Civil Rights and Reconstruction essay
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The 14th amendment as it is commonly known, was meant to provide a new lease of civil rights for the blacks who were freed from slavery. Generally, the 14th amendments borrowed it life from the 13th amendment whose ratification was seen as a major victory for the northern America. One of the fundamental reasons for the establishment of the 13th amendment was to wipe completely away the damaging effects associated with slavery, something that was integral in the Emancipation proclamation. However, as things turned out, this was not to be as several challenges emerged, challenges inherited by the 14th amendment (Ward, 1974).
It is to be recognized that President Andrew Johnson together with other likeminded legislators strongly supported the state’s re-admittance into the union after total acceptance of the 13th amendment. Despite president’s support, a section of Republicans referred as the Radical Republicans, wanted more than what was contained in the 13th amendment. This group wanted strong autonomy and control of all the powers they fought for and attained during the war years. The Southern wing did not make it easy either for the president, and soon, the discriminative Black codes found effect in the south. In fact, several inquiries made to find the real concern of the codes found them to be punitive and a new strategy to control the ex-salves. So in short, the challenges that ensued in the 13th amendment were inevitably inherited in the 14th amendment (Ward, 1974).
The 15th amendment was considered to be the last stage in the line of America’s legislative reconstruction. It was fundamentally created to delete the loopholes and inconsistencies, which were impeding the realization of civil rights by the freed black slaves. Prior to its inception, prejudices that segregated the blacks in terms of race, dark history and color were prevalent in large scale. The 15th amendment was seen, therefore, as the savior to the blacks, but as things turned out, the amendment was found to have little practical application. For instance, the Southern States did not take the amendment lightly, and instead of embracing it, they invented dubious ways designed to intimidate blacks and subsequently bare them from voting. In short, despite the widespread acceptance of civil rights for the blacks during the 19th century, several forces worked against it and subsequently slowed its full realization. These forces were majorly legislative forces, which conceived black recognition as a threat to the white’s survival (William, 1969).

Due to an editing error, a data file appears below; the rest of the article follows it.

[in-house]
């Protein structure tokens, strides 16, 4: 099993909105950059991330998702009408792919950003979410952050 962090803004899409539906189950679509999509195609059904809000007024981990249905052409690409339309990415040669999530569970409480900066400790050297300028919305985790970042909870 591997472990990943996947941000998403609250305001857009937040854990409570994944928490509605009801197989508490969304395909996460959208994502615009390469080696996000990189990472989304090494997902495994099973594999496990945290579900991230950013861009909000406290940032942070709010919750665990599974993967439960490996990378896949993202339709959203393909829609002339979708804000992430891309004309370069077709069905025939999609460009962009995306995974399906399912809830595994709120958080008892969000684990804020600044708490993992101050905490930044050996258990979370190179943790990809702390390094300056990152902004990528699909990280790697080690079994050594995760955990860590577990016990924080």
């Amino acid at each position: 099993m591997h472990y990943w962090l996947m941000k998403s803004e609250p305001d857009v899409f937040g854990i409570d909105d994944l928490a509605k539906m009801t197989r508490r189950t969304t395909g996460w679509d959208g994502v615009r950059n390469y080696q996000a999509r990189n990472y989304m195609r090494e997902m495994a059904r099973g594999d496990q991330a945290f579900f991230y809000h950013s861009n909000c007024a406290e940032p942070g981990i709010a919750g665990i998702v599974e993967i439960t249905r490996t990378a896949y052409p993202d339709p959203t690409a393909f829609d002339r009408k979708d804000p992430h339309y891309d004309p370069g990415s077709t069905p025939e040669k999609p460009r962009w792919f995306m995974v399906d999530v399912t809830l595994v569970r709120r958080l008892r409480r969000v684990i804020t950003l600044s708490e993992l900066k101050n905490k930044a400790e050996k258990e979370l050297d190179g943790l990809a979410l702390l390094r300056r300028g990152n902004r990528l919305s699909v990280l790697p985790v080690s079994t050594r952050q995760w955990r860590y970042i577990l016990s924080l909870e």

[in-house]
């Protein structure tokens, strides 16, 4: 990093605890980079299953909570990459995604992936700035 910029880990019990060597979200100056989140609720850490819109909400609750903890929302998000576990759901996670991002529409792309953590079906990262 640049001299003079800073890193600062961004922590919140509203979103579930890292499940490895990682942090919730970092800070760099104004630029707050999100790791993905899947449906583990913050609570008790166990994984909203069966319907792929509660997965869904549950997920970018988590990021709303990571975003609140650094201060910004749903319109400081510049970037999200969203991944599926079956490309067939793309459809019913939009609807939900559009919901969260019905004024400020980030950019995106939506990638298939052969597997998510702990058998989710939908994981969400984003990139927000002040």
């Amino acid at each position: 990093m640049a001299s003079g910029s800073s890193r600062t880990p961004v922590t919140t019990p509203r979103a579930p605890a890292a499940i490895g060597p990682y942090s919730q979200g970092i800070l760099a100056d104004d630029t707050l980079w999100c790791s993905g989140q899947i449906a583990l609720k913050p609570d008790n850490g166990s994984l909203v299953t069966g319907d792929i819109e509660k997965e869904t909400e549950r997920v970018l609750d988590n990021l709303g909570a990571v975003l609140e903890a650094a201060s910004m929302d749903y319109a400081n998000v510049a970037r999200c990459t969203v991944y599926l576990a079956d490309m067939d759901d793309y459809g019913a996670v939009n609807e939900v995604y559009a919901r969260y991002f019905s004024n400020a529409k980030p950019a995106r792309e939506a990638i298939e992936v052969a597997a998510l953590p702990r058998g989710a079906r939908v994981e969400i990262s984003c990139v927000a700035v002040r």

Legacies and consequences of the reconstruction period with the civil rights movement
In America’s history, the period of reconstruction is considered to be one of the most challenging moments. The president at this particular time, Andrew Johnson handled some of the most delicate issues that were threatening to the country’s social fabric. One of those daunting tasks was to reunite the south and northern states that were pulling towards different directions after the end of Civil War. The period of reconstruction was charged, therefore, with correcting all the prejudices Black Africans were facing. Importantly, even the government during this period recognized the importance of all rights to all Americans regardless of race or religion (Ward, 1974).